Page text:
When you are going through a divorce, the well-being and happiness of your children is often your primary concern. Divorce can be devastating to not only you but your children as well. That is why it is so important that you make sure your children know they are loved, no matter what happens between their parents.
Too often, parents make the mistake of involving their children in their marital disputes. This can make the divorce even more emotionally difficult for children.
During your divorce (and after), be sure to avoid the following five mistakes that warring parents commonly make.
1. Making your child the messenger
Many parents, still feeling the sting of divorce, attempt to avoid communication with their ex-spouse by making their child the messenger. While this may avoid confrontation between parents, it puts an enormous burden on the child and causes emotional stress.
Instead of using your child to relay messages to the other parent, consider using email or another form of written communication. Not only does this eliminate the tension that comes with face-to-face communication, it also serves as a record that can be used in court later, if necessary.
2. Making your child your therapist
When you need someone to talk to about the pain of your divorce, do not turn to your child. He or she is not your therapist. When you talk to your child about your anger, hurt feelings, or the details of your divorce, it does emotional damage to him or her. Instead, talk to family, friends, or a licensed therapist.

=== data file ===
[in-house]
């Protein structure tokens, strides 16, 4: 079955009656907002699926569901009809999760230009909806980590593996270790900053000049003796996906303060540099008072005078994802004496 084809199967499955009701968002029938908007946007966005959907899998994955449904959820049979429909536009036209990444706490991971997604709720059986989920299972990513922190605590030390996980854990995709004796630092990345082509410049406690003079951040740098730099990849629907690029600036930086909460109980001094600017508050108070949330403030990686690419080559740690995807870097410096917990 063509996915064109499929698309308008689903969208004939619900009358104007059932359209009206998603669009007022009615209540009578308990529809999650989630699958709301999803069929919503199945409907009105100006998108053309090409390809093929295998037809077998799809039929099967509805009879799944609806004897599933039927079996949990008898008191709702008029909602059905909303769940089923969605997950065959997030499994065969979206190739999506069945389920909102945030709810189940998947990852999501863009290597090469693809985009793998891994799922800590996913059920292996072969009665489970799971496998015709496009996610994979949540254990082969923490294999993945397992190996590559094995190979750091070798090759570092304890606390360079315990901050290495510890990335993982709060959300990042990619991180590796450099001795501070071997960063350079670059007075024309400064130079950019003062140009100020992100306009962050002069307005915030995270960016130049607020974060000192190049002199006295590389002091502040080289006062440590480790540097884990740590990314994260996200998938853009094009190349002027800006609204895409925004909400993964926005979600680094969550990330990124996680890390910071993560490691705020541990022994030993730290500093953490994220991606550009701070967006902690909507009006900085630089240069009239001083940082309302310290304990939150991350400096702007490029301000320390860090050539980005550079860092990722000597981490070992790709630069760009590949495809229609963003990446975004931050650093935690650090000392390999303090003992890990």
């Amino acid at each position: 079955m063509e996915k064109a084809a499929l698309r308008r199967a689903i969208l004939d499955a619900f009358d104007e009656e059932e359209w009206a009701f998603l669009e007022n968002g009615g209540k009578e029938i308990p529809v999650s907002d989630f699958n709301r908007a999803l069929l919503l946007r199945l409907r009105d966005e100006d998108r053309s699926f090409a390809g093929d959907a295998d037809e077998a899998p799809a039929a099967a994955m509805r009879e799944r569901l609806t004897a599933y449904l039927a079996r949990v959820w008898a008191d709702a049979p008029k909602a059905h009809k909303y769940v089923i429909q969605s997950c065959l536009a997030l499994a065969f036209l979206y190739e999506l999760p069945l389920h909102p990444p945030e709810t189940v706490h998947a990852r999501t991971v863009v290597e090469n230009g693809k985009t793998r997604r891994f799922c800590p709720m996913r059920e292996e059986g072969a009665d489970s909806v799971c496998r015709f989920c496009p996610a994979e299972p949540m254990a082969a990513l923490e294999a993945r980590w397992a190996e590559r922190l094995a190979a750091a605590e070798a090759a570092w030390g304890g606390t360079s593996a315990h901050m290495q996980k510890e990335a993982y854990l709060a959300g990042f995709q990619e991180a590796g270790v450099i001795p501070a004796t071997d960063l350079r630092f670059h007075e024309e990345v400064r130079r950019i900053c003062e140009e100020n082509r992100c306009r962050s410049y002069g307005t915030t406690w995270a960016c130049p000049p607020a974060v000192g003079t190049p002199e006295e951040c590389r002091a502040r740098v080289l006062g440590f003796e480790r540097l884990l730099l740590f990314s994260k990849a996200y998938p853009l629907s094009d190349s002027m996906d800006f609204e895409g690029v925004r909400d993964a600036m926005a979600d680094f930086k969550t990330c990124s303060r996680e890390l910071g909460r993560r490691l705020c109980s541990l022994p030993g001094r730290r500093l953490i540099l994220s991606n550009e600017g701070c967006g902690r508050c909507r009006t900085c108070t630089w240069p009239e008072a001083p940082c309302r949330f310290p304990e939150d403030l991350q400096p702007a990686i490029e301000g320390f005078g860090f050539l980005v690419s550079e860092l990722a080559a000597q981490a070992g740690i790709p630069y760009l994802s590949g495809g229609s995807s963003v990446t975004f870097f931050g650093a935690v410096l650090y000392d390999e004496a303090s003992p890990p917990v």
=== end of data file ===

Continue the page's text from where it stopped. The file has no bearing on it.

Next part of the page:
3. Failing to listen
Following a divorce, children can feel confused, upset, or angry. Your child needs to know that you are there. You don’t need to have all the answers; you just need to let your child know that you understand and that you are listening. Do not criticize your ex-spouse in front of your child or tell your child what to think about the other parent.
4. Treating conversations about the other parent as interrogations
When your child returns from your ex-spouse’s house, it’s important to act with care. Saying nothing signals to your child that he or she is not allowed to talk about experiences with the other parent. Asking too many questions can make your child feel stressed. Try to avoid these extremes. Instead, keep your questions general and light-hearted.
5. Failing to make amends
If you’ve made any of the mistakes above, it may seem like there is no repairing the damage done. However, it is rarely too late to forgive and forget. Apologize to your child, and explain how you are going to change your behavior in the future. An apology can go a long way toward strengthening your relationship.
If you need guidance helping your children get through your divorce, please visit WebMD’s Divorce Directory.